[With permission of SCOTUSBlog, I am cross-posting my analysis of today’s Windsor DOMA decision, Federalism Marries Liberty in the DOM Decision. Other essays have or will be posted byWilliam Duncan Marriage Family Law Foundation,Larry Tribe Harvard Law School,Suzanne Goldberg Columbia Law School,Helen Alvare George Mason University School of Law,Gerard Bradley Notre Dame Law School,John Eastman Chapman University School of Law,Eric Restuccia and Aaron Lindstrom Michigan Solicitor Generals Office,Steve Sanders Indiana University Maurer School of Law, andPaul Smith Jenner & Block.]
Because the logic of Justice Kennedys opinion for the majority inWindsoris novel, it is likely to confuse observers as it seems to have confused the dissenters. So in this post, I want to lay bare this logic, by explaining how it resembles, but also differs from, the federalism argument we made in our Federalism Scholarsamicus brief(cited by the Court at page 23).
In our brief, we contended that DOMA was unconstitutional because (a) Congress had no enumerated power to regulate or defend marriage by imposing its definition on the states, and (b) DOMA was not necessary and proper for carrying into execution any of its enumerated powers. By operating in so sweeping and undiscriminating a manner, DOMA was exceeded its enumerated powers by enacting a law that by design interfered with the operation of the traditional state regulation of marriage. But overlooked in debates about our argument, we also made this federalism claim in the context of equal protection: (c) DOMAs sweeping and indiscriminate application to over a thousand federal statutes could not passanylevel of equal protection scrutiny, even the most deferential, because Congress failed to identify afederal interestwhy each of these disparate federal laws should not track state laws defining marriage, as had previously been the case.
In his opinion for the Court, Justice Kennedy employed much of this federalism logic, but with a significant twist that converted it from an enumerated powers into a liberty argument. In brief, he used the interference with the traditional province of states to regulate marriage to justify heightened scrutiny under the Fifth Amendments Due Process Clause. Here is the logic of his opinion:
In short, under Justice Kennedys reasoning,it is the fact that states have recognized same-sex marriagethat gives rise to heightened judicial scrutiny (Herethe States decision to give this class of persons the right to marryconferred upon them a dignity and status of immense import. (emphasis added) ). In essence, state law is being used to identify a protected liberty or right within its borders against a federal statute. Although this converted our enumerated powers argument into a protection of individual rights, at the same time, it both relied on and preserved the states prerogatives to define and protect liberty.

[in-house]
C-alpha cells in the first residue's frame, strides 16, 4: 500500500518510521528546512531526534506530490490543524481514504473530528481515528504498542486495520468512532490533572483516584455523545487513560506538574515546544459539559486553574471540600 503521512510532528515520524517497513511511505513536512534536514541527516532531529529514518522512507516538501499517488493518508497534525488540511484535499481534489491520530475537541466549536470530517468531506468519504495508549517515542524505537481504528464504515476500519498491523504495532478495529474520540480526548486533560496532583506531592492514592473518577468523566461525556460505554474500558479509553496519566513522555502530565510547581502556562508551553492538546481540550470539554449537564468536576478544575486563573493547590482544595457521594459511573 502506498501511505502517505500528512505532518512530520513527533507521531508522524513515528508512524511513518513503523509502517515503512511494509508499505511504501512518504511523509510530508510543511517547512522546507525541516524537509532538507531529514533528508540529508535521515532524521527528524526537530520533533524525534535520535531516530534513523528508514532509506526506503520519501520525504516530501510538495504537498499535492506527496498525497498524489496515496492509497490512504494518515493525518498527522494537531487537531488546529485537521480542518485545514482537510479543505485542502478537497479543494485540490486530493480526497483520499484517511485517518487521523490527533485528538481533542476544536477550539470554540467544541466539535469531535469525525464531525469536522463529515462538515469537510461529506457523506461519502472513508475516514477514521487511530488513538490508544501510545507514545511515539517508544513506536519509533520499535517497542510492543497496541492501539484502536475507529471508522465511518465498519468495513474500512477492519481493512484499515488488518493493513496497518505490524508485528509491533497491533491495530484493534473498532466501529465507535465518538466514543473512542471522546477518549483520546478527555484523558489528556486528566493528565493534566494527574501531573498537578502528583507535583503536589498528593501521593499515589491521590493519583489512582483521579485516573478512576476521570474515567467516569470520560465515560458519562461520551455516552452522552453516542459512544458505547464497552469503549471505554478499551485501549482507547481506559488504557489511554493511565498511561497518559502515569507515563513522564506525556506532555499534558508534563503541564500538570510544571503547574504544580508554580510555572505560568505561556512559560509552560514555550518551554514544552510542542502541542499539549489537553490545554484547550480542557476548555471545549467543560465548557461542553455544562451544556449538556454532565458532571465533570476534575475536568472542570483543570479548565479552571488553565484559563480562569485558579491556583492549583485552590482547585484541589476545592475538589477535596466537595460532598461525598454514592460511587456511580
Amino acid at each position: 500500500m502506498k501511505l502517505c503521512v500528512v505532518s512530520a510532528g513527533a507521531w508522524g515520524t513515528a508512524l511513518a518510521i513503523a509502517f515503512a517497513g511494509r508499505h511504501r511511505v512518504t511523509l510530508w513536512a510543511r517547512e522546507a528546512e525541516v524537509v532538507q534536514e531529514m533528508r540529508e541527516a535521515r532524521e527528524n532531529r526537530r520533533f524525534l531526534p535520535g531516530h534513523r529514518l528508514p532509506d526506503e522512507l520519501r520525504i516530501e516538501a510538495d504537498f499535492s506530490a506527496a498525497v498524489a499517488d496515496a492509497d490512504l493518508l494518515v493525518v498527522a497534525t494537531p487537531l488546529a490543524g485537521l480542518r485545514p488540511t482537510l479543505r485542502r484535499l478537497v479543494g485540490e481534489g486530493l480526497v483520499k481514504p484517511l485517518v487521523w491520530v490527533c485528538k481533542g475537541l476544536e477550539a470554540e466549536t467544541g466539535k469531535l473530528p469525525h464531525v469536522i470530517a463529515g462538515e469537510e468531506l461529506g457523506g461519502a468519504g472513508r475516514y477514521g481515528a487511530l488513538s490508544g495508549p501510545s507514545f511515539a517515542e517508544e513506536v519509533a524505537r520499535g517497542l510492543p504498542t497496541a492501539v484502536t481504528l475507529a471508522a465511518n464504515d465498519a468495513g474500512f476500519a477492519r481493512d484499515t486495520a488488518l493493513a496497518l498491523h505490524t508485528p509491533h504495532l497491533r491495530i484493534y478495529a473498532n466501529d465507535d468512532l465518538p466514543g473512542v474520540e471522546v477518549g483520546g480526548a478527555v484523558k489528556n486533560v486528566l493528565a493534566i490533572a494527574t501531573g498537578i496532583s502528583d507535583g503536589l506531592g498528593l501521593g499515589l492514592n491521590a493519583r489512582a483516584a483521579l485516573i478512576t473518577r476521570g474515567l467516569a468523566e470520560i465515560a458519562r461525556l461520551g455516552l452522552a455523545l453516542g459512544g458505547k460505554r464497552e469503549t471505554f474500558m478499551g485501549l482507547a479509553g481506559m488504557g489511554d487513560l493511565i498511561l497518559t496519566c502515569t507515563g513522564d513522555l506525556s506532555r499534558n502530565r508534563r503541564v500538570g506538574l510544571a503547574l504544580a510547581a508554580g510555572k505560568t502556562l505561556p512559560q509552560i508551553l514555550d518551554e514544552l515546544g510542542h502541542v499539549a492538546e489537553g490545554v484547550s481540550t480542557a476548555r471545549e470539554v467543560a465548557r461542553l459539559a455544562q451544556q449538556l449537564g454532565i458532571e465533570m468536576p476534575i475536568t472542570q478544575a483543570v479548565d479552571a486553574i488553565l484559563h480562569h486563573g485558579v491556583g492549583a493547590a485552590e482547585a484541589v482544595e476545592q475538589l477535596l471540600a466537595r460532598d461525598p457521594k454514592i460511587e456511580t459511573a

What makes this form of reasoning novel is that a states exercise of its police powers to identify a right has not previously been used to justify heightened Due Process or Equal Protection clause scrutiny (although something like this was hinted at by Justice Kennedys allusion inLawrenceto an emerging consensus among the states concerning antisodomy laws). In the past, the judicial protection of federalism was considered to be an issue that is doctrinally separate from that of due process or equal protection. First, ask whether a law is within the power of Congress to enact? Second, if so, ask whether it violates the constraints of the Fifth or Fourteenth Amendments? Under the second inquiry, heightened Due Process Clause scrutiny only occurs when a liberty that is deemed to be a fundamental right is being restricted; heightened Equal Protection Clause scrutiny only occurs when legislation employs a suspect classification like race or gender.
Here the Court transcends this doctrinal line by usingstate lawsto identify an individuals liberty interest that justifies subjecting afederal lawto heightened scrutiny. This is not how the doctrine has previously worked. Why the innovation?
To date, the Court has not recognized homosexual relations as a fundamental right, or homosexuality as a suspect classification. Taking either step inWindsorwould have resulted in a so-called fifty-state solution that would mandate same-sex marriage for every state. So what the majority does instead is identify a new trigger for heightened scrutiny: interfering with an interest in onesstate-recognizedmarriage. In this way, the federalism concerns expressed on pages 17-19 are as essential to its due process/equal protection reasoning as they were to Justice Roberts adoption of a saving construction inNFIB v Sebelius.
This should come as no surprise, given that Justice Kennedy was the swing vote. But it is noteworthy that the four liberal justices signed onto this federalism-laden analysis without the usual concurring opinion asserting, say, a traditional equal protection rationale for requiring the recognition by all states of same-sex marriages. Perhaps they figure, as Justice Scalia speculates, that there is more than enough in the majority opinion about animus to assist such challenges to state laws in the future. Or perhaps if enough states recognize same-sex marriage we will see the emerging awareness rationale ofLawrence v. Texasemerge once again.
By adopting this federalism approach to identifying protected liberty, however, states remain free to continue deciding the marriage question. Of course, this assumes that what the Court today says about the irrationality of DOMA at the federal level is not used to undermine the constitutionality of refusals to recognize same-sex marriage by states as Justice Scalia predicts will flow from the majoritys reasoning.
Federalism Marries Liberty in the DOMA Decision